Energy comparison websites that “make the grade” can now display a Confidence Code ‘badge’ which tells consumers they can trust the sites’ advice.
Ofgem proposed making the changes to the voluntary code of practice after its research found more consumers are using comparison sites to shop around for the best energy deals and switch suppliers.
It revealed 31% of people used a comparison service to move to a different energy company this year – up from 26% last year.
We already knew the uptake by the public was less than expected, and last week we heard how small businesses were also shirking away from it, and now a parliamentary committee has dubbed the government’s Green Deal a ‘disappointing failure’.
A group of MPs was called upon to evaluate the loan scheme, which was designed to help update Britain’s ageing and energy-inefficient housing stock, and gave their verdict on Monday as part of the Energy and Climate Change select committee on Monday.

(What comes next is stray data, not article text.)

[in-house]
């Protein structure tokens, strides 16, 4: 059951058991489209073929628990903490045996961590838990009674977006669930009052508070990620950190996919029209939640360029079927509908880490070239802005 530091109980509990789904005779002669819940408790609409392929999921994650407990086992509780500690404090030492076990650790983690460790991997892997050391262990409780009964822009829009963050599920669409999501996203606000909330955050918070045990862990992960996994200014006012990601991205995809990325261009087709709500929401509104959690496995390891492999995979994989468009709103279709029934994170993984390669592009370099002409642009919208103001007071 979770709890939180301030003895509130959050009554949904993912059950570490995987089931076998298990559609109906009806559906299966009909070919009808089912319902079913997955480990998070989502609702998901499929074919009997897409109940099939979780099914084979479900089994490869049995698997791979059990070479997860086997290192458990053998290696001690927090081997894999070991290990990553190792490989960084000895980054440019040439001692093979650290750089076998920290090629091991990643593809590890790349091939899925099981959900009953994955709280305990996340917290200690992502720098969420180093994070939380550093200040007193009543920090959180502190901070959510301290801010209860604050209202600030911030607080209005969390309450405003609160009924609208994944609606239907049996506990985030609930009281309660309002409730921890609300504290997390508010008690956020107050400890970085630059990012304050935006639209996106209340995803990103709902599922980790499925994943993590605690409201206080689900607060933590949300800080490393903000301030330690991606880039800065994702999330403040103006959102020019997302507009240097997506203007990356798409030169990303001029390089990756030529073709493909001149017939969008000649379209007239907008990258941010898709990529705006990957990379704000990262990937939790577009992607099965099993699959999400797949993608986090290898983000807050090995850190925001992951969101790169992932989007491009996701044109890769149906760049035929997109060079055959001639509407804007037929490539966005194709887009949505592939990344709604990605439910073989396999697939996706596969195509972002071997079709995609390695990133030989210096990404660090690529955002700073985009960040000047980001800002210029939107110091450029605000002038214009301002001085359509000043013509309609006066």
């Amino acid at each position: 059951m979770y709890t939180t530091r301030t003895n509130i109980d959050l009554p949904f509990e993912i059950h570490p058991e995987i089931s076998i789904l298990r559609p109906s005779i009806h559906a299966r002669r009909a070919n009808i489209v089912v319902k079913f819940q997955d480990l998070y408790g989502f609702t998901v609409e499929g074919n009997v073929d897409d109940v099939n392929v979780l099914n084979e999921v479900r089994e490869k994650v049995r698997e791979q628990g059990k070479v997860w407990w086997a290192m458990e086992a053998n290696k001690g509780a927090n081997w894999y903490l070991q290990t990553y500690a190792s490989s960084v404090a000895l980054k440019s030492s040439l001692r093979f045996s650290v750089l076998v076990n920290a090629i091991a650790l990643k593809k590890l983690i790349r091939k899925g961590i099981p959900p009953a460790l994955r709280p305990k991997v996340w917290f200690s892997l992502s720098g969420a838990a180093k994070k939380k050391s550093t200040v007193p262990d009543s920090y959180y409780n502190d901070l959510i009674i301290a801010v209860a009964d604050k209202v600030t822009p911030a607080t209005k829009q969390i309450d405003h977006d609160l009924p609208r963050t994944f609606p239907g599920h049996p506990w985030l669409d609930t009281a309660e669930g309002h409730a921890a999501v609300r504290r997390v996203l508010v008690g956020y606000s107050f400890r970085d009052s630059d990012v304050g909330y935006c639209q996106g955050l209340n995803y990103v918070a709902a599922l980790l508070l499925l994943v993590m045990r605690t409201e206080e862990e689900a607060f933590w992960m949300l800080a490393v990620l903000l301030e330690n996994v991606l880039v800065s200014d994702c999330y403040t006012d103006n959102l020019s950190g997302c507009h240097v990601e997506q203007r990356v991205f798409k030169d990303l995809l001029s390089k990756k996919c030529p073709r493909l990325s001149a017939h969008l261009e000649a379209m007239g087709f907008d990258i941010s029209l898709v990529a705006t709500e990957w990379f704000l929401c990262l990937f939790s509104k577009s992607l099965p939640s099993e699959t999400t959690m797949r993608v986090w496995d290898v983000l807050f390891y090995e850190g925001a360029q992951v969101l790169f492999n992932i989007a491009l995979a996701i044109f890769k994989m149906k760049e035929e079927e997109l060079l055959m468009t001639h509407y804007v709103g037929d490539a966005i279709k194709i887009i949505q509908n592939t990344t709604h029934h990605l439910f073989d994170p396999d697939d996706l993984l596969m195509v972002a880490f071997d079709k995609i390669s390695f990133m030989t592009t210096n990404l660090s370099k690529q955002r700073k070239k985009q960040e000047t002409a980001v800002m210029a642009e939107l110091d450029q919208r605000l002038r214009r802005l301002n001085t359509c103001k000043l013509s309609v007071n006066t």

Launching in January 2013, the Green Deal started out as a loan arrangement, but even an early 2014 revamp to the payback structure of the program couldn’t turn fortunes around, the committee said yesterday.
Flawed planning, poor implementation and unclear messaging were three of the key factors that MPs said held the Green Deal back from helping drive down commercial energy costs through less draughty homes and businesses.
Greg Barker, the former energy minister who launched the scheme, said that he would have ‘sleepless nights if 10,000 households hadn’t signed up by the end of 2013’; as of the end of July 2014, less than 4,000 homes had signed up.
“With such extremely low levels of take-up eighteen months into the life of the policy, the Green Deal has so far been a failure,” the committee says.
The report of the Warburton inquiry, commissioned by Australia’s government as a hatchet job on the renewable electricity industry, has unintentionally demonstrated that renewables pose a real alternative to coal-fired electricity and are undermining the viability of incumbent generators.
But can renewable energy provide a solution to the problem of decarbonising the economy? To understand the problems and the process, it is worth thinking about the “paperless office”.
The paperless office started out as a visionary idea. In turn, it became a marketing slogan and a target of derision. Now, after four decades, it is finally becoming a reality.